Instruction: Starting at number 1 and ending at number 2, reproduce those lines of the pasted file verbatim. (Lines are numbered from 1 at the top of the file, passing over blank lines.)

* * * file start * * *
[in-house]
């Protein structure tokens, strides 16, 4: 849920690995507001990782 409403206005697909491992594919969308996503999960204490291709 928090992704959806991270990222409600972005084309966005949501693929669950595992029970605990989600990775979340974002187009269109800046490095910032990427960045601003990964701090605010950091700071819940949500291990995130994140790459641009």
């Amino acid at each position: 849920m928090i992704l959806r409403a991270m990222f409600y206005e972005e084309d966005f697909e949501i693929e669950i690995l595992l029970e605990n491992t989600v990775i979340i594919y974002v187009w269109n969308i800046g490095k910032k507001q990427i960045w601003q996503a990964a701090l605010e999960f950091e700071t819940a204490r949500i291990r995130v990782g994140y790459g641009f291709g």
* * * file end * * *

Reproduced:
[in-house]
């Protein structure tokens, strides 16, 4: 849920690995507001990782 409403206005697909491992594919969308996503999960204490291709 928090992704959806991270990222409600972005084309966005949501693929669950595992029970605990989600990775979340974002187009269109800046490095910032990427960045601003990964701090605010950091700071819940949500291990995130994140790459641009």